Losing a loved one at a very young age herself, Jaime Counterman, the new Director of
, emphasizes that all kids experiencing grief should have access to compassionate support as they heal.
Rapid Growth: How did you first get involved with Ele’s Place
Jaime Counterman: I first attended the Ele’s Place Healing Hearts Breakfast in 2016. After experiencing their mission powerfully through this fundraising breakfast, I like to say I cried, threw my money at them, and asked how else I could help. I was invited to join the Board in 2016, and in 2017 was asked to serve as GR Community Board co-chair. So when the director position became open this year, it felt like the right move for me to lead the organization in a professional capacity.
RG: What is the overarching mission of the organization?
JC: Ele’s Place is a nonprofit, community-based organization dedicated to creating awareness of and support for grieving children, teens, and their families. We are here to ensure that no child grieves alone and has access to compassionate support.
RG: How do most families learn about Ele’s Place?
JC: The majority of families learn of our organization through word of mouth (family, friends, schools, first responders, etc.) as well as from referral partners in the community, and some from our billboards.
RG: In any way, do you feel personally connected to the mission of Ele’s Place?
JC: I have a very personal connection to our mission. As a young adult, I experienced the death of my 21 year-old cousin Heather to cancer. Her death not only fundamentally changed me as a person, but deeply affected the other kids in our family. Ele’s Place was not yet in Grand Rapids, and I want to ensure that, moving forward, all kids experiencing grief can have access to compassionate support as they heal.
RG: Under your leadership, what do you hope to bring to the organization?
JC: As we celebrate five years of healing hearts in West Michigan, first and foremost I hope to increase awareness of our services. Since 2013, we have supported approximately 600 grieving youth and their families through onsite and school-based programming, but we know the need is larger and that we can help so many more children. Second, because grief is so isolating, I hope this awareness helps normalize the conversation around experiencing death, which helps the healing process. Third, programming here is free for families, so we are entirely dependent on the generosity of individual and community donors. As such, building strong community relationships for philanthropic support is a high priority as a critical component to our continued success.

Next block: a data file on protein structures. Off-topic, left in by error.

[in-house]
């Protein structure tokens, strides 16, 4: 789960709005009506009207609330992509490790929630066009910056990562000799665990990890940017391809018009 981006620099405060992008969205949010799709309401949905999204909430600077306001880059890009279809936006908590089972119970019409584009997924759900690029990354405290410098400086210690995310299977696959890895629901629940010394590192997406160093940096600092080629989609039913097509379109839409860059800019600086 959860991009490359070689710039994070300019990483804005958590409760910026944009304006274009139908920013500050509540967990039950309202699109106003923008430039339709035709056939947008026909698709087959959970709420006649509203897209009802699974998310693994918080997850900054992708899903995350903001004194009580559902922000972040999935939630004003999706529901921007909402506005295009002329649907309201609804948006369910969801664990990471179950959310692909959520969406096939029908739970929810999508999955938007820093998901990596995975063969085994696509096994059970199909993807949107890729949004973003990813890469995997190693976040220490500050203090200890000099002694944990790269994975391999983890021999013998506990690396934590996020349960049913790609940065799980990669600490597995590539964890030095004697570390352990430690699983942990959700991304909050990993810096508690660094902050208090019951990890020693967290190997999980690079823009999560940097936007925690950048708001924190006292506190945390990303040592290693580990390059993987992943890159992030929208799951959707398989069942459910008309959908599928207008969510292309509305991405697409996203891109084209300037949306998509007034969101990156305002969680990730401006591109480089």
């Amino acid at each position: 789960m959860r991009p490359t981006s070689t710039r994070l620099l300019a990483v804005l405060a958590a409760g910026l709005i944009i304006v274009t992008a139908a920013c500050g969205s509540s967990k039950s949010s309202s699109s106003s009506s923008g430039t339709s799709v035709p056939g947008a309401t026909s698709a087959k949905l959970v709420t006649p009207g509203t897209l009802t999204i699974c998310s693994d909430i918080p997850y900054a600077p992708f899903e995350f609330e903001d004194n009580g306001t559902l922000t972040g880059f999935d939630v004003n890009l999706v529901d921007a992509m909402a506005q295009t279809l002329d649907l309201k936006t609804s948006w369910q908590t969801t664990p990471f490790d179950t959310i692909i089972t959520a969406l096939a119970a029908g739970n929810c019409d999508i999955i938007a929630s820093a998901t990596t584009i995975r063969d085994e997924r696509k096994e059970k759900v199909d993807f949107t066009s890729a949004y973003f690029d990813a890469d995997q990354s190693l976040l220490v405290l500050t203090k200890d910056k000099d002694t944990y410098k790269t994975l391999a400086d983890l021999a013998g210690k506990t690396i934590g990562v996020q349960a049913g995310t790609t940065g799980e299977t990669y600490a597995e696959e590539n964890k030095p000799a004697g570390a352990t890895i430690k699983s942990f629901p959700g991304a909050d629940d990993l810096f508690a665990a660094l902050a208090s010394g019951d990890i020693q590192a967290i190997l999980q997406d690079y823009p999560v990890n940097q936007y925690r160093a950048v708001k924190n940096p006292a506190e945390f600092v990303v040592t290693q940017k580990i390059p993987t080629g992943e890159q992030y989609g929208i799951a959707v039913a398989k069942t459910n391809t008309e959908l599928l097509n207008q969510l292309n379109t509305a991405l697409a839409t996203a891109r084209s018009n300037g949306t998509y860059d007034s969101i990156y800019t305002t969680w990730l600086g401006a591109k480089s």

RG: You are passionate about connecting individuals and companies to a mission. What have you found to be the key to finding a successful fit?
JC: The key to this for me is having authentic conversations about where people’s — or an organization’s — passions lie, and then making the connection to how someone can activate that passion through supporting our work here at Ele’s Place.
RG: What goes into maintaining their commitment?
JC: Genuine gratitude, transparent communication, and opportunities to personally engage. Donors and volunteers want to know that their commitment is truly serving the mission and they want to see the outcomes of that support, either through reporting methods or the chance to individually, or collectively, volunteer.
RG: What other local leaders inspire you?
JC: West Michigan is fortunate to have a plethora of highly engaged community leaders! A couple with whom I’ve had the good fortune to work is Mike and Rachel Mraz. They both professionally and personally commit to the improvement of our community on micro and macro levels. They are each fierce advocates for the missions they support and generously give of their time as well as treasure. Just as important, they see the value in developing the next wave of community leaders. I’m honored to follow their example in serving our community.
Jenna Morton is the RapidChat correspondent for Rapid Growth Media.